Martin Strel (in Big River Man) … Did you know there’s a guy who’s swum the length of the Danube, the Mississippi and the Yangtze, all after turning 40, and all while consuming massive quantities of alcohol? I sure didn’t, and getting to know him as he attempts to complete a full tour of the Amazon was one of the freakiest experiences I had at this year’s festival. If Strel didn’t exist, Werner Herzog would’ve had to invent him.
Marjaneh Halati (in The Glass House) … The Iranian-born Halati has spent much of her adult life in London working as a psychoanalyst, but she returns to her homeland every month or so to supervise the work of a women’s shelter. In her absence, the women carry on, learning computer skills and artistic expression. But they especially come to life when Halati stops by, and bask in her presence as a self-confidant, successful, self-made individual, uncowed by governmental control or paternalism.
Mary Jones and Blu Rain (as portrayed by Mo’Nique and Paula Patton in Push) … It’s pretty hard to steal the show from a morbidly obese illiterate teenager with two children sired by her own father, but as unforgettable as Gabourey Sidibe’s Precious Jones is, she’s overshadowed by her profane, self-centered mother, who dominates Precious’ life right up until a climactic self-explanatory speech that gives her monstrous character an unnervingly human dimension. As for Ms. Rain, she’s a charismatic teacher in the mold of Marjaneh Halati, transforming lives by taking her sisters seriously.
Mr. Franklin (as portrayed by Colman Domingo in Passing Strange) … Like almost all the actors in Stew’s rock musical, Domingo plays multiple parts, but he leaves his biggest impression as the Los Angeles Baptist choir director who teaches “The Youth” about musical expression, European culture, and the concept of “passing as black” in a close-minded middle-class African-American community. When Passing Strange’s Stew-surrogate tells Mr. Franklin that he’s learned all he can from him, it’s the first of many cases where the hero takes what he needs from people and then leaves them behind. This musical serves as Stew’s thank you to all his Mr. Franklins, as well as a heartfelt, heart-rending apology.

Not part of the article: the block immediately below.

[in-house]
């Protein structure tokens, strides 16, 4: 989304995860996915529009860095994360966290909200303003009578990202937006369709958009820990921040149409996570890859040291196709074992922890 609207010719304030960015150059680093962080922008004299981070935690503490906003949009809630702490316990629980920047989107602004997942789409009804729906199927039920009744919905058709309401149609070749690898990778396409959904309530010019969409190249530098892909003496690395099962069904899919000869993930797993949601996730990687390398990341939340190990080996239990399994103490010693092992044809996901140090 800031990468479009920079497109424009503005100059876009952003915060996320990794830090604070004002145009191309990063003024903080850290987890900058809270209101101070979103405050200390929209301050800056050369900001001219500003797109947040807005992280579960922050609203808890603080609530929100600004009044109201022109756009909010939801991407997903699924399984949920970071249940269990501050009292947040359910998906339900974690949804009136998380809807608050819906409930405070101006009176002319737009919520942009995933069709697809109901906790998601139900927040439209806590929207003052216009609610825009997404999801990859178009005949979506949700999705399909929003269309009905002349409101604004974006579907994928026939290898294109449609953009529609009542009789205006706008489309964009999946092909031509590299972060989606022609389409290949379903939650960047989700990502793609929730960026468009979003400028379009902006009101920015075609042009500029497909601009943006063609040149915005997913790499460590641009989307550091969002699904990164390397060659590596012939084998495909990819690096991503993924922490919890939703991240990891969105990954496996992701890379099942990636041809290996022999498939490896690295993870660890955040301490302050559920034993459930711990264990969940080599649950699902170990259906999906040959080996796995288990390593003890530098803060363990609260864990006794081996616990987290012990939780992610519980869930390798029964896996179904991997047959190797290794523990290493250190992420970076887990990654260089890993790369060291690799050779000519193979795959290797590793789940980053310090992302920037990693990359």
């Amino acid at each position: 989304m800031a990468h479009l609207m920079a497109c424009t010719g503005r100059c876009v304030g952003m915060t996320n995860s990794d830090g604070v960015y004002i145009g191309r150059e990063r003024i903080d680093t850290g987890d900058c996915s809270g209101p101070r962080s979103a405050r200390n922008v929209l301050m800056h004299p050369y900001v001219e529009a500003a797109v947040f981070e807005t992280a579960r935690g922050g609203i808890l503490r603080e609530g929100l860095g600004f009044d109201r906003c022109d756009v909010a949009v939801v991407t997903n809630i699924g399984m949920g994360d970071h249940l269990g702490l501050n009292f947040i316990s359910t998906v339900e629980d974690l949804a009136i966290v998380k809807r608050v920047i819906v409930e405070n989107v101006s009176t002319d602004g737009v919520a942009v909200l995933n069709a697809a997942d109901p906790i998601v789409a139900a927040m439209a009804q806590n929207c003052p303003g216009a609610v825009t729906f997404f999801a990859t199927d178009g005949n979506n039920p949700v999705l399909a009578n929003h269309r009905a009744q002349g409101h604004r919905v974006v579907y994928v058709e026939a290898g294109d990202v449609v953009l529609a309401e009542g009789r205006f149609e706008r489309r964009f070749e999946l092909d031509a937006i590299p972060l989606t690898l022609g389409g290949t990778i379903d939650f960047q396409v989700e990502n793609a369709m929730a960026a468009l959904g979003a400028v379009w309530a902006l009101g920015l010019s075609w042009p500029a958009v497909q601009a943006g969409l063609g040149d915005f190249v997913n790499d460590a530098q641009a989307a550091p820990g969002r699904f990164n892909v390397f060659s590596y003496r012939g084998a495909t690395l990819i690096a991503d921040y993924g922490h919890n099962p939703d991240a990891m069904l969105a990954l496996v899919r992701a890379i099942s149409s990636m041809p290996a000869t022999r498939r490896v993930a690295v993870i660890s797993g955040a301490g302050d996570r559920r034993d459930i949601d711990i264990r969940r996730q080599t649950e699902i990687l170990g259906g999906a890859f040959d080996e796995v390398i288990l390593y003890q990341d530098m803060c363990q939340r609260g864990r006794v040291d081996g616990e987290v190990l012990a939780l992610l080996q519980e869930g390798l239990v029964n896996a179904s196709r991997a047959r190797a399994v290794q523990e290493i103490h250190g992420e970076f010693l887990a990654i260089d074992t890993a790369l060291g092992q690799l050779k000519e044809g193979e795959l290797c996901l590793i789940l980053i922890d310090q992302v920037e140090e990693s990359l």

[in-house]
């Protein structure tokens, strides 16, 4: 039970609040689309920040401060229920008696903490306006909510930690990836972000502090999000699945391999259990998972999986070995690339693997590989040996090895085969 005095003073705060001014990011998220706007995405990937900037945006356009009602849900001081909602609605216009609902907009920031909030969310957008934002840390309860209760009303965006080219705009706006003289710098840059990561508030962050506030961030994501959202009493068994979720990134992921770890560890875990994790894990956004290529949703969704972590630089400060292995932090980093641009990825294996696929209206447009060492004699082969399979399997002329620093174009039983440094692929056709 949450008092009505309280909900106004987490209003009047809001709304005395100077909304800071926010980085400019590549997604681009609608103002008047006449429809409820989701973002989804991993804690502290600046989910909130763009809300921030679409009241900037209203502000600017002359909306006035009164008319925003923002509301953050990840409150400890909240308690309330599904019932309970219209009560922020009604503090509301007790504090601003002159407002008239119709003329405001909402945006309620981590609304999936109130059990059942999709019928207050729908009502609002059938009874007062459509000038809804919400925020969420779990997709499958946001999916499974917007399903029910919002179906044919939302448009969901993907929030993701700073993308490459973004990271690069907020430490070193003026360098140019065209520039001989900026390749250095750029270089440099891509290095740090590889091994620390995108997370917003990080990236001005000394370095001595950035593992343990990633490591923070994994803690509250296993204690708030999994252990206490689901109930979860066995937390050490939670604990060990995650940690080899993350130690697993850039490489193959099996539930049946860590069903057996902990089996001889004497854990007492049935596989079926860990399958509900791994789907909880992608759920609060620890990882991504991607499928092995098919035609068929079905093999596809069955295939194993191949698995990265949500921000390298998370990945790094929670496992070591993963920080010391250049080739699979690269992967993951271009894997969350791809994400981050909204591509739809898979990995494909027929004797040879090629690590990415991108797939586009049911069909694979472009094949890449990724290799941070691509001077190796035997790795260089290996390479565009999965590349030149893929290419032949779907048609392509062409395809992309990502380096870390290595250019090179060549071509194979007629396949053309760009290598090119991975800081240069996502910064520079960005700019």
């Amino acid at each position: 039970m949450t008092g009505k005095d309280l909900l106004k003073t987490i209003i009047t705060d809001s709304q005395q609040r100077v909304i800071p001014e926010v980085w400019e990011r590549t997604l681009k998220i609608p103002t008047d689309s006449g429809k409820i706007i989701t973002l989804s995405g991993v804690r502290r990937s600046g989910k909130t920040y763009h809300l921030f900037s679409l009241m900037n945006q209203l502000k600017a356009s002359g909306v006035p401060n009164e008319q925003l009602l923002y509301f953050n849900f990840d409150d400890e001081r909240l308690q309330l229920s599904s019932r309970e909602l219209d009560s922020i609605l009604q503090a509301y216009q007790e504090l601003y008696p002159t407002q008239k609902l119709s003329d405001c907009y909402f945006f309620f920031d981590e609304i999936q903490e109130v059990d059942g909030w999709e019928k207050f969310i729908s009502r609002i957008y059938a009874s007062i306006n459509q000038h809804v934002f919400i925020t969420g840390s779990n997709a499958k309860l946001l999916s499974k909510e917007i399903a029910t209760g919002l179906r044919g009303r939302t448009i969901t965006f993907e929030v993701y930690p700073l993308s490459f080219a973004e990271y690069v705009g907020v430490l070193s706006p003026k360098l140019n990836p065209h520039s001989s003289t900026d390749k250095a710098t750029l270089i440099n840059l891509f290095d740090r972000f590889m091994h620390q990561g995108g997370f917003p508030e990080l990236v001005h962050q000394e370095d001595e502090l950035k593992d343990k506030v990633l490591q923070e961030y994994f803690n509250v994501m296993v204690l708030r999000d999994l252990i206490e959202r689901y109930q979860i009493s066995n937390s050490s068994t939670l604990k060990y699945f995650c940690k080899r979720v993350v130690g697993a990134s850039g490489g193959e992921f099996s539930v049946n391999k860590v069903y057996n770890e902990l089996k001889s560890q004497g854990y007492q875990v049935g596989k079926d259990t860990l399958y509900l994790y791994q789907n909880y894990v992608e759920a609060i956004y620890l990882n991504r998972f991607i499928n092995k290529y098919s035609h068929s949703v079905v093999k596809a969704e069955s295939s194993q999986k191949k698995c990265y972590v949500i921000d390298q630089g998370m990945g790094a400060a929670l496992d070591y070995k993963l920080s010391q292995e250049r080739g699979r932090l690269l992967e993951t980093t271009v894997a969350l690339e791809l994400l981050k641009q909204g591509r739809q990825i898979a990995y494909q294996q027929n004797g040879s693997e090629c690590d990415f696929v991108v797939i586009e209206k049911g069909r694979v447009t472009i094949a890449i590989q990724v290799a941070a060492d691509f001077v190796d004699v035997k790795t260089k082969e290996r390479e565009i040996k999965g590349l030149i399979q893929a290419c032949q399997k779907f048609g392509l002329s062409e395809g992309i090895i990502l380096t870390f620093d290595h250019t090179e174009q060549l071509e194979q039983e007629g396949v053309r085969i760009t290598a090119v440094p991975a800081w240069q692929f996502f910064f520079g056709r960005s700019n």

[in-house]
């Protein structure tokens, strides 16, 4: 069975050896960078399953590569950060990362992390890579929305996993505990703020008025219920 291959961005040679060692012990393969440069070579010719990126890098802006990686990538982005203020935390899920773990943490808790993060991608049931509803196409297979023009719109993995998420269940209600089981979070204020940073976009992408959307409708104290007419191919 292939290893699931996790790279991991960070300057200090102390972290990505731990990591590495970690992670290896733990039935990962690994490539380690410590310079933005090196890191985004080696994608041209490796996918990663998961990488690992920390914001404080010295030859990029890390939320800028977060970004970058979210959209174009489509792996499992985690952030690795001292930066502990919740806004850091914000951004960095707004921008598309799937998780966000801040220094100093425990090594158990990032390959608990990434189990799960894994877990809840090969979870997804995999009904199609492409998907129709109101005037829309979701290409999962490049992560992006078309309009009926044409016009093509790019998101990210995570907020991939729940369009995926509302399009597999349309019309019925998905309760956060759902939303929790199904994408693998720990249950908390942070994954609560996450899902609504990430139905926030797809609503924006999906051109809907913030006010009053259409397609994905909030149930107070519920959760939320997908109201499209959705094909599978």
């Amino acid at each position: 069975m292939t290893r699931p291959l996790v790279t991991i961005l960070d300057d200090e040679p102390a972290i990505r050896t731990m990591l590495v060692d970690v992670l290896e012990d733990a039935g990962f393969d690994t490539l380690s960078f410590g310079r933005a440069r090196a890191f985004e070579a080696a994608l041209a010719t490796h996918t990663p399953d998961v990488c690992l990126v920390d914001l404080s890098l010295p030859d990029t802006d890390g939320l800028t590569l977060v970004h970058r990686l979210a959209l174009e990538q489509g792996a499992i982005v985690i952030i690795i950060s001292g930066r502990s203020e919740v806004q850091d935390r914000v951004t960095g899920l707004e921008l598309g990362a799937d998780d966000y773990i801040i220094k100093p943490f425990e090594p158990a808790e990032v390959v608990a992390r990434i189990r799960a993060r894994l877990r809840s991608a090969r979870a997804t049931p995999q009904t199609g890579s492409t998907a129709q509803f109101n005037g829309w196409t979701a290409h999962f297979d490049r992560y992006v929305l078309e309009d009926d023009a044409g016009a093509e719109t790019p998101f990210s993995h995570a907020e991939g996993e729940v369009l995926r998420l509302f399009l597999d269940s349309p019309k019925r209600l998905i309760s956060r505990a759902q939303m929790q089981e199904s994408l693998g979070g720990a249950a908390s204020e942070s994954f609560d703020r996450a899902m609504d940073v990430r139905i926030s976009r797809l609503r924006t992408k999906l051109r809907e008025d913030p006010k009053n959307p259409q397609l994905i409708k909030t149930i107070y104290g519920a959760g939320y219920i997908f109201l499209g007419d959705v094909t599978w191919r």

GERTY (as voiced by Kevin Spacey in Moon) … Sam Rockwell does yeoman work in Moon as an energy company employee finishing a three-year solo stretch at a lunar outpost, but the particular spirit of the movie—offbeat, heartfelt, homemade—is best embodied by GERTY, a computer/robot who meets all of the hero’s needs, and interacts with him via a rotating set of smiley and frowny faces. This shtick is obviously derivative of 2001’s HAL, but the roughly rendered emoticons and Spacey’s familiar tones add a fun twist to the film: half put-on, half sincere.
Li’l Wayne (in The Carter) … It didn’t take long for critics to make the connection between Li’l Wayne in The Carter and Bob Dylan in Don’t Look Back, given that both are inscrutable, incorrigible, intoxicated and defiantly brilliant. The difference is that Dylan seems a little more calculating in his cocky domination of popular culture, whereas Li’l Wayne comes off as going with the flow, letting a cloud of marijuana smoke, a double-cup of sizzurp and his own restless imagination carry him from stage to stage and studio and studio.
Muna Farah (as portrayed by Nisreen Faour in Amreeka) … She’s pudgy, insecure, divorced, devoted to her son and intemperately in love with America. No wonder Muna seems to fit right into the American Midwest once she emigrates from the Gaza Strip to small-town Illinois. And no wonder her struggle with old-world pride and new-world freedom is so engaging, even when the story she’s stuck in hits too many familiar notes.